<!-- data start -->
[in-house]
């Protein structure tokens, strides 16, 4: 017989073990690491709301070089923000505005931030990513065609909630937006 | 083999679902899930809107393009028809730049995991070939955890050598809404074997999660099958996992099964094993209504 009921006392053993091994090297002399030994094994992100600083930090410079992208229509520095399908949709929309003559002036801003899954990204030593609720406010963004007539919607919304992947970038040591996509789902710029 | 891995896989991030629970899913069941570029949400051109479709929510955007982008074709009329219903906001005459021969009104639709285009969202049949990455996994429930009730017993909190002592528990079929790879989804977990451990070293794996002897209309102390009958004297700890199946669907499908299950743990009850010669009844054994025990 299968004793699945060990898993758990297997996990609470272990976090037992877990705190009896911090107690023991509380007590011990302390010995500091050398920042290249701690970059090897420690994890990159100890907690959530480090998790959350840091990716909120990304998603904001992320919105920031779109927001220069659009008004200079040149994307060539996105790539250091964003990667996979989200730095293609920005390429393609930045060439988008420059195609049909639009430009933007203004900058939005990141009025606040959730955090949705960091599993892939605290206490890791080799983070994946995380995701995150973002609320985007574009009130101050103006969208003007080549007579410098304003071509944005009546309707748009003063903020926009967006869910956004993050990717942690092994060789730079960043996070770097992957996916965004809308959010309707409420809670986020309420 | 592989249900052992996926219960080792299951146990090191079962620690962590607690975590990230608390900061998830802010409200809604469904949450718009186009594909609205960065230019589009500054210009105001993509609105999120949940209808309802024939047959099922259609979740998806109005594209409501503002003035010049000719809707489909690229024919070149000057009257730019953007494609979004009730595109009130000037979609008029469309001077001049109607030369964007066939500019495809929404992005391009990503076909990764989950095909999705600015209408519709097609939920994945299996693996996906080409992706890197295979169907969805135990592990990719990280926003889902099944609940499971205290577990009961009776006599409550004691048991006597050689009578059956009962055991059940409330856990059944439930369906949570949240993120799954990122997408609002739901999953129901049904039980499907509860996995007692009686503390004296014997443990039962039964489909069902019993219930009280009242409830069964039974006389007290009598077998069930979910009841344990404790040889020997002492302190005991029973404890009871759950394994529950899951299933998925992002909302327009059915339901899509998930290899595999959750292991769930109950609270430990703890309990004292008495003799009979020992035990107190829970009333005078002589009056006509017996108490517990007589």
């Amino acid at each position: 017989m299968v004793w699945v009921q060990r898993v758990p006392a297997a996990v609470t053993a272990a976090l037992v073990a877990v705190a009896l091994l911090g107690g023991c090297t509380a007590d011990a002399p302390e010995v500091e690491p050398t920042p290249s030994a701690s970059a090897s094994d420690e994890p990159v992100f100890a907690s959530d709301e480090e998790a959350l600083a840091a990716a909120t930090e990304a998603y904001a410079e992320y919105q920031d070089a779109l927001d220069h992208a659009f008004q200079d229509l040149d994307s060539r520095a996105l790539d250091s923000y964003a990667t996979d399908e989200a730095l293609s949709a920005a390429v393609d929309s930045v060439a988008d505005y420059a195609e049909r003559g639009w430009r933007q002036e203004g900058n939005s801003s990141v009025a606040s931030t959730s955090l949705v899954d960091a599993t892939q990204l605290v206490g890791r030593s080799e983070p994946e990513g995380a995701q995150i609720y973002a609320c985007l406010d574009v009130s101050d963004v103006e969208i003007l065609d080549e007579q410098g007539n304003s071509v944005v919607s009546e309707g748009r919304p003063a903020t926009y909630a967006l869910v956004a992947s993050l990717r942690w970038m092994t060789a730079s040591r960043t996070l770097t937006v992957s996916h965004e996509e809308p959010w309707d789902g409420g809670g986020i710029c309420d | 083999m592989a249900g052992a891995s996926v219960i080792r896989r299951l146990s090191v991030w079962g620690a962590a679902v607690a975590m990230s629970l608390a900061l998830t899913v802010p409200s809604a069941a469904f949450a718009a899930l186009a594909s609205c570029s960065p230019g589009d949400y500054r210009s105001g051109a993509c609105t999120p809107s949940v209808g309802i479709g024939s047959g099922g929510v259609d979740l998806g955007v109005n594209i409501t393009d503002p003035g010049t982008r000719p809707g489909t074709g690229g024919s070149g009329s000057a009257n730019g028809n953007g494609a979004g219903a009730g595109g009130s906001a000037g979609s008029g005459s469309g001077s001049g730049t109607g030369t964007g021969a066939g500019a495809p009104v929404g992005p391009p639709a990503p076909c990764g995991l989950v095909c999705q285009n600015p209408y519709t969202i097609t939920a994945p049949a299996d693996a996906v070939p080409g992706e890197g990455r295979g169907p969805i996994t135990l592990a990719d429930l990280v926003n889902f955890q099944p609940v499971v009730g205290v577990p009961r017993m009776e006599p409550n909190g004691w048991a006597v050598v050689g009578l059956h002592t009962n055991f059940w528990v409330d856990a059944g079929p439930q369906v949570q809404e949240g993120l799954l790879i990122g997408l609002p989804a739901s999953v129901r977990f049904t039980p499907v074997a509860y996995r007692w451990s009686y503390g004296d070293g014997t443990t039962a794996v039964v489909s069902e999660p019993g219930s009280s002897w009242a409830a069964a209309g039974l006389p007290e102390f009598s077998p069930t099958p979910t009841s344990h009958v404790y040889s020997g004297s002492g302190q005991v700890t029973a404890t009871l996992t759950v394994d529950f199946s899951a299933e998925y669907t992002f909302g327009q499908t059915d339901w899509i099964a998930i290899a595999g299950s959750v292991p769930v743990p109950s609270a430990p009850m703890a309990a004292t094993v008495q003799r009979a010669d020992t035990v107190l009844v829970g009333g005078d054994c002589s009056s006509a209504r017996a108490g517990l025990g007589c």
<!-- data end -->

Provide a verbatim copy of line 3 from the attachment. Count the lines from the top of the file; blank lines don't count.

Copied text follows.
């Amino acid at each position: 017989m299968v004793w699945v009921q060990r898993v758990p006392a297997a996990v609470t053993a272990a976090l037992v073990a877990v705190a009896l091994l911090g107690g023991c090297t509380a007590d011990a002399p302390e010995v500091e690491p050398t920042p290249s030994a701690s970059a090897s094994d420690e994890p990159v992100f100890a907690s959530d709301e480090e998790a959350l600083a840091a990716a909120t930090e990304a998603y904001a410079e992320y919105q920031d070089a779109l927001d220069h992208a659009f008004q200079d229509l040149d994307s060539r520095a996105l790539d250091s923000y964003a990667t996979d399908e989200a730095l293609s949709a920005a390429v393609d929309s930045v060439a988008d505005y420059a195609e049909r003559g639009w430009r933007q002036e203004g900058n939005s801003s990141v009025a606040s931030t959730s955090l949705v899954d960091a599993t892939q990204l605290v206490g890791r030593s080799e983070p994946e990513g995380a995701q995150i609720y973002a609320c985007l406010d574009v009130s101050d963004v103006e969208i003007l065609d080549e007579q410098g007539n304003s071509v944005v919607s009546e309707g748009r919304p003063a903020t926009y909630a967006l869910v956004a992947s993050l990717r942690w970038m092994t060789a730079s040591r960043t996070l770097t937006v992957s996916h965004e996509e809308p959010w309707d789902g409420g809670g986020i710029c309420d | 083999m592989a249900g052992a891995s996926v219960i080792r896989r299951l146990s090191v991030w079962g620690a962590a679902v607690a975590m990230s629970l608390a900061l998830t899913v802010p409200s809604a069941a469904f949450a718009a899930l186009a594909s609205c570029s960065p230019g589009d949400y500054r210009s105001g051109a993509c609105t999120p809107s949940v209808g309802i479709g024939s047959g099922g929510v259609d979740l998806g955007v109005n594209i409501t393009d503002p003035g010049t982008r000719p809707g489909t074709g690229g024919s070149g009329s000057a009257n730019g028809n953007g494609a979004g219903a009730g595109g009130s906001a000037g979609s008029g005459s469309g001077s001049g730049t109607g030369t964007g021969a066939g500019a495809p009104v929404g992005p391009p639709a990503p076909c990764g995991l989950v095909c999705q285009n600015p209408y519709t969202i097609t939920a994945p049949a299996d693996a996906v070939p080409g992706e890197g990455r295979g169907p969805i996994t135990l592990a990719d429930l990280v926003n889902f955890q099944p609940v499971v009730g205290v577990p009961r017993m009776e006599p409550n909190g004691w048991a006597v050598v050689g009578l059956h002592t009962n055991f059940w528990v409330d856990a059944g079929p439930q369906v949570q809404e949240g993120l799954l790879i990122g997408l609002p989804a739901s999953v129901r977990f049904t039980p499907v074997a509860y996995r007692w451990s009686y503390g004296d070293g014997t443990t039962a794996v039964v489909s069902e999660p019993g219930s009280s002897w009242a409830a069964a209309g039974l006389p007290e102390f009598s077998p069930t099958p979910t009841s344990h009958v404790y040889s020997g004297s002492g302190q005991v700890t029973a404890t009871l996992t759950v394994d529950f199946s899951a299933e998925y669907t992002f909302g327009q499908t059915d339901w899509i099964a998930i290899a595999g299950s959750v292991p769930v743990p109950s609270a430990p009850m703890a309990a004292t094993v008495q003799r009979a010669d020992t035990v107190l009844v829970g009333g005078d054994c002589s009056s006509a209504r017996a108490g517990l025990g007589c």